2011 Books for Holiday Gifts (part 1)

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Here are three books, all associated with design, which are likely to provoke thought and wonder among visually-literate audiences.

The Infamous Chair; 220̊C Virus Monobloc Arnd Friedrichs and Kerstin Finger, eds. (Berlin: Gestalten, 2010) ISBN 978-3-89955-317-8

This book is at once an homage to and critique of those ubiquitous, cheap, plastic chairs, anonymous and nameless, that litter our environment.  Designers, it turns out, have a name for them, derived from their method of manufacture: monobloc, as well as a high degree of animus towards them. The chairs are created from a single, plastic material, in a single process: forced into a mold at  220̊ Celsius (hence, the book’s name).  Since the early 1980s they have become a global answer to modernism’s utopian goal of universally-affordable, mass-produced furniture. So why can’t they be found in museum design collections?

Monobloc chairs donated to the Living Rock Churches in the Philippines

Design critic, Alice Rawsthorn, describes them as cheap, light, portable, waterproof, stackable and easy to clean. Yet their generic form offends educated eyes on the basis of style. The Infamous Chair includes four short essays by critics, writers and teachers of design, a conversation with several chair designers, and photographs of 26 responses to monoblocs by artists and designers. Philippe Starck, Konstantin Grcic and Jerszy Seymour produced serious re-styles of the down-market versions, all in current production (although Seymour’s, the least pricy of the three, still costs approximately 18 times as much as generic monoblocs). But most are snide adaptations that ignore the chair’s undeniable virtues. How amusing is Maarten Baas’ limited edition, monobloc-shaped chair, hand-carved in elmwood, or Tina Roeder’s monoblocs made into limited-edition collectibles by hand-perforating each with 10,000 holes?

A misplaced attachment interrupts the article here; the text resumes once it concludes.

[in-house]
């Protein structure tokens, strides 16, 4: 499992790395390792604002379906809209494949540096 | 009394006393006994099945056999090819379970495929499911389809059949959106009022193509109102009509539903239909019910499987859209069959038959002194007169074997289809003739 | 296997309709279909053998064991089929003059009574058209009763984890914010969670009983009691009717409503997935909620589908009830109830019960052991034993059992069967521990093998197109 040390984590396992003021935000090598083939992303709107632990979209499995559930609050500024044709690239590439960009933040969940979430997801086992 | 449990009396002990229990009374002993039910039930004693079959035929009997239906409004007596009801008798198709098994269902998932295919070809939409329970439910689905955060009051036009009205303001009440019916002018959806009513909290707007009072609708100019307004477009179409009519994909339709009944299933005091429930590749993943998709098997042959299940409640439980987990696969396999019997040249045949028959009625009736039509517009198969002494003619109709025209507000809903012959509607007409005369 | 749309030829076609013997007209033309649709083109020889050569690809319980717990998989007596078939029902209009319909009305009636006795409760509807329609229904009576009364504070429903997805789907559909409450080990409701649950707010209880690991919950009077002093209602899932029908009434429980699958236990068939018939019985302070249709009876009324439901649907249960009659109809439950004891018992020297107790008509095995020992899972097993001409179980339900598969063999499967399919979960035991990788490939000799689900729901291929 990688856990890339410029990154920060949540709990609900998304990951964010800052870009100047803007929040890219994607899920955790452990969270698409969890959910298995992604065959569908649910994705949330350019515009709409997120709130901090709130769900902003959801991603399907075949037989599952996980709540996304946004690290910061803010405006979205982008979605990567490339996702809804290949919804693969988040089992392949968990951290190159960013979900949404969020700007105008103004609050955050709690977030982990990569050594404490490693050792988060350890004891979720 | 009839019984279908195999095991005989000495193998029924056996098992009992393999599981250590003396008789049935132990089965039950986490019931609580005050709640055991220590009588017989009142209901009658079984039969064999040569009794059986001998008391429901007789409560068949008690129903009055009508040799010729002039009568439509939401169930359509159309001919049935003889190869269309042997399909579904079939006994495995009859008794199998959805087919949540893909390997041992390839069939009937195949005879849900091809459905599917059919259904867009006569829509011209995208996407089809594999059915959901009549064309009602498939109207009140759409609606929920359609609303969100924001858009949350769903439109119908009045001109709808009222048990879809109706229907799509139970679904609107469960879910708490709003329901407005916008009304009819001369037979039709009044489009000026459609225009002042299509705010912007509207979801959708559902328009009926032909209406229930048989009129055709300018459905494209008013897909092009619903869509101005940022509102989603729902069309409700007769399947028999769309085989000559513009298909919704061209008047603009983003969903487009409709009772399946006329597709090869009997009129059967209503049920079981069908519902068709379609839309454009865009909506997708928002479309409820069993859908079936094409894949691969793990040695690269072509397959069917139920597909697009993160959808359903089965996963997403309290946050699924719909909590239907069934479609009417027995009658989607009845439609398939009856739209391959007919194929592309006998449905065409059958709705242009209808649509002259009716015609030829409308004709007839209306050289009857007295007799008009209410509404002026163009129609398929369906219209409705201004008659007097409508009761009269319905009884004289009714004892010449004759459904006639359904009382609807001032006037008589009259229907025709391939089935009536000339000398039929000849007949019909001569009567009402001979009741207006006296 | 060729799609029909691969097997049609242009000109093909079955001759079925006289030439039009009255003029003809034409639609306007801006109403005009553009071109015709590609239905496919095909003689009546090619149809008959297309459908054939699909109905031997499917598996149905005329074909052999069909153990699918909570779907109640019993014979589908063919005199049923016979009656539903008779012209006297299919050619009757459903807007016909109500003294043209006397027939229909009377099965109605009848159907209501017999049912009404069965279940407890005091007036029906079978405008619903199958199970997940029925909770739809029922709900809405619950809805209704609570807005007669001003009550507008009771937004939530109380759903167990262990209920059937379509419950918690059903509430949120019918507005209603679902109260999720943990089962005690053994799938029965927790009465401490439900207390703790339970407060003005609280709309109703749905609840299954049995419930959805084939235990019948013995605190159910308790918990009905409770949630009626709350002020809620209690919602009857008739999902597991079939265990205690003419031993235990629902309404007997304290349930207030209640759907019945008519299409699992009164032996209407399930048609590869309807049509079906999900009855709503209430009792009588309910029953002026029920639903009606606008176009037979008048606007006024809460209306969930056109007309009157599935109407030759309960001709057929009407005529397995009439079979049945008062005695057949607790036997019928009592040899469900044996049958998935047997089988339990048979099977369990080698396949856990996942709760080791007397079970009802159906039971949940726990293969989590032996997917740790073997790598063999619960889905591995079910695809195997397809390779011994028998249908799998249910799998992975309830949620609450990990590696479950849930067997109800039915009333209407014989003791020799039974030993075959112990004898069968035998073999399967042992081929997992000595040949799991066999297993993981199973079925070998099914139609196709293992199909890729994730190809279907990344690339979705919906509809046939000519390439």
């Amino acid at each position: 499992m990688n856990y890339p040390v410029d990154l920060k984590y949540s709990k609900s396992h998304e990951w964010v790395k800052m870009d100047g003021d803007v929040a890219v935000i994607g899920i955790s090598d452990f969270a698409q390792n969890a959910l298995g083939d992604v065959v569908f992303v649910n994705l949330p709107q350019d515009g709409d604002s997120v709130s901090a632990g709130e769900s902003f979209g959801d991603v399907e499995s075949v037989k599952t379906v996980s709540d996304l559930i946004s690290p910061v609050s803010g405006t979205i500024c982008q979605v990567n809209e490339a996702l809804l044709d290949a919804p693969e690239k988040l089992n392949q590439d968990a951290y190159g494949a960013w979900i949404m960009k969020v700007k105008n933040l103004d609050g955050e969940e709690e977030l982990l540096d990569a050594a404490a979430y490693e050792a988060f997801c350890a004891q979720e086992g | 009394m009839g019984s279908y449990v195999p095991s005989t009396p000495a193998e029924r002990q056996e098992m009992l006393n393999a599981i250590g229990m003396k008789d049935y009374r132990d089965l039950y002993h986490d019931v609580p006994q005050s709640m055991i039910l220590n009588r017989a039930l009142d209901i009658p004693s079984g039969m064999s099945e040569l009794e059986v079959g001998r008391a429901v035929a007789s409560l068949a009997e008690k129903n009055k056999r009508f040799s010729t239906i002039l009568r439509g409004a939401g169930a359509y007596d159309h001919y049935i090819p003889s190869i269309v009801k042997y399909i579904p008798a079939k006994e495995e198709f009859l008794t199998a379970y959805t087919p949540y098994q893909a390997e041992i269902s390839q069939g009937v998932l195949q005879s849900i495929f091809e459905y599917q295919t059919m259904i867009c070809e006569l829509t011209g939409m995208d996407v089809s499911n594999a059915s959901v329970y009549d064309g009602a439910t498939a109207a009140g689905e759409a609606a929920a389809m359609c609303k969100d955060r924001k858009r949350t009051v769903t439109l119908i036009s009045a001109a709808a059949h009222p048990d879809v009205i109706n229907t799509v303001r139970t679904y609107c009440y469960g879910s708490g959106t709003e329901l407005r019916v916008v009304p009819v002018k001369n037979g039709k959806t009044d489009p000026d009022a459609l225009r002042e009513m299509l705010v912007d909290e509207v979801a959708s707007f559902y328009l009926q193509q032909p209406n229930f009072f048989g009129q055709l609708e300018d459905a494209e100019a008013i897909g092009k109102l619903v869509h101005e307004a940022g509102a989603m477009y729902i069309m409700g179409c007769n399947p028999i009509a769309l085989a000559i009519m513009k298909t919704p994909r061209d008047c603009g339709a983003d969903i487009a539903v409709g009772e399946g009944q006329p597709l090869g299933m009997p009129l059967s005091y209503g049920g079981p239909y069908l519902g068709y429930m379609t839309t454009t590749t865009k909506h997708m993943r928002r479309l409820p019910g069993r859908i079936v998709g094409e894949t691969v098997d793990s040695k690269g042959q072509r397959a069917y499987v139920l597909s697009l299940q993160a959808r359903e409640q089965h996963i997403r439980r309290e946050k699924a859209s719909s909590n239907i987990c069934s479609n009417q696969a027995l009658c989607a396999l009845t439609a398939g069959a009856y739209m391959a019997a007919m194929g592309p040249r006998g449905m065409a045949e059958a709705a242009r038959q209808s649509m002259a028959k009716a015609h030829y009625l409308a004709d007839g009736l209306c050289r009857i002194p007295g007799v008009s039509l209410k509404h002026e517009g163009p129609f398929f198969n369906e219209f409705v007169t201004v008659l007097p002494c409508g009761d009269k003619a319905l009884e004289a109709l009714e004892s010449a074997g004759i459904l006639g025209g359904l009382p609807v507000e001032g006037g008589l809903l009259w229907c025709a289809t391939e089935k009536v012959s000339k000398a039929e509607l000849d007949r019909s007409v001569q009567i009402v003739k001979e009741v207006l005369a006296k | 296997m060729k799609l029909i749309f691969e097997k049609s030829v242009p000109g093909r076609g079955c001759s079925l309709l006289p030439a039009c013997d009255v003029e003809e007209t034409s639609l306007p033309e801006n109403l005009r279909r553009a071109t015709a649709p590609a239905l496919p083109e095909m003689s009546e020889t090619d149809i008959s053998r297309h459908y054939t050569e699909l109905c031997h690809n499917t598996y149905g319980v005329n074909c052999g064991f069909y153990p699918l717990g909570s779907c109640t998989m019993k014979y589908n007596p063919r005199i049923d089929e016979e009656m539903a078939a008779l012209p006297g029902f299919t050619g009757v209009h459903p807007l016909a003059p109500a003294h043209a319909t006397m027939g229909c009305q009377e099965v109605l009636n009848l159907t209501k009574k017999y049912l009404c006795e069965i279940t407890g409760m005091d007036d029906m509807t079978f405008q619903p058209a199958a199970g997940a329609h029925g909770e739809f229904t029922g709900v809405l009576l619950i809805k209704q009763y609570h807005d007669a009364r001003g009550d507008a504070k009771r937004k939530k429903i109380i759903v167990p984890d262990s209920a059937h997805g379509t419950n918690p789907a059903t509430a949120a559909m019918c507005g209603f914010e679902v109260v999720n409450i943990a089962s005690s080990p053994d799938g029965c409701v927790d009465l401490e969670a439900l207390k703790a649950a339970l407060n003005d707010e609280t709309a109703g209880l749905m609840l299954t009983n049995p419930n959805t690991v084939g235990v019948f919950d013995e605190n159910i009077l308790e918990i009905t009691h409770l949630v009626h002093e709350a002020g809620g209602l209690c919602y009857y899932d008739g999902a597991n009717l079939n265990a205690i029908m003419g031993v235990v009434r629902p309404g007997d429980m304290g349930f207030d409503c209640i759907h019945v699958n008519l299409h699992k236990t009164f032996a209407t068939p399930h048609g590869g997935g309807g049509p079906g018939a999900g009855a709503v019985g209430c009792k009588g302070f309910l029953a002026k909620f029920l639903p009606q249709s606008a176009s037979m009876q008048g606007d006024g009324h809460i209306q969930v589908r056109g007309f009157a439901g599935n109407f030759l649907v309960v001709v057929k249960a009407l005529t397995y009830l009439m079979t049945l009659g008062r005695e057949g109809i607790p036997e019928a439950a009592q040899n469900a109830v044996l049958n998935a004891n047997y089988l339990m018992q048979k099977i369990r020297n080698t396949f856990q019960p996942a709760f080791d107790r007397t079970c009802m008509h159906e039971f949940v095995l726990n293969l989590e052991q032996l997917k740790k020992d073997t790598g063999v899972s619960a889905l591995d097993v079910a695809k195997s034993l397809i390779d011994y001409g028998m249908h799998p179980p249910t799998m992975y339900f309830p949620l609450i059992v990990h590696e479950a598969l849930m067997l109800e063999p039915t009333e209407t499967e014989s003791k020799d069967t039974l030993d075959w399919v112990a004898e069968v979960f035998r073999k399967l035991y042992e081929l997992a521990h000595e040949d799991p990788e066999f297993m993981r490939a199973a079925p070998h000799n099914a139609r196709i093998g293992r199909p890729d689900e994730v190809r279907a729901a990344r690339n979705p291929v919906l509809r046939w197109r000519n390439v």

spread on Maarten Baas’ hand-carved ‘Plastic Chair in Wood’ (2008) edition 10, elmwood

Far and away the most interesting aspect of the book are the photographs of monoblocs in widespread, international use: a bloodied chair in a bombed village east of Falluja; a plaza in front of Jerusalem’s Western wall, full of worshipers in monoblocs; a single chair in front of a yurt in Mongolia; monoblocs converted into affordable wheelchairs in Thailand; and a series of badly-damaged chairs in Cairo, crudely repaired for use. These constitute a visual essay on globalization, material inequities, the creative recycling of the poor and the possibilities of design for the 99% that will interest all readers with a curiosity about unrecorded, everyday life in the far corners of the globe.

Affordable wheelchairs made from monoblocs and bicycle wheels in S.E. Asia
A recycled monobloc in Maputo, Mozambique

 

Dust jacket to ‘Graphic Design; Now in Production’

Graphic Design; Now in Production Andrew Blauvelt and Ellen Lupton, eds. (Minneapolis: Walker Art Center, 2011) ISBN  978-0-935640-98-4

Sarah Illenberger, information graphics for ‘The Truth about Sex’ in ‘Neon’ magazine

This book, the catalog to a current exhibition that will tour nationally through 2014, is an eloquent riposte to predictions that e-books will replace the physical things. Just hold it; it’s floppy.  Like Proust’s madeleine, it evokes memories, in this case tactile memories of The Whole Earth Catalog, and for some of us, memories of 1968; sure enough, the editors cite The Whole Earth Catalog as an inspiration. The many double-page spreads are as dense as an old Sears catalog;  I can’t begin to imagine the eagle vision and nimble thumb-work that would be required to peruse it on a Kindle.

‘Christopher Doyle Identity Guidelines’ (2008)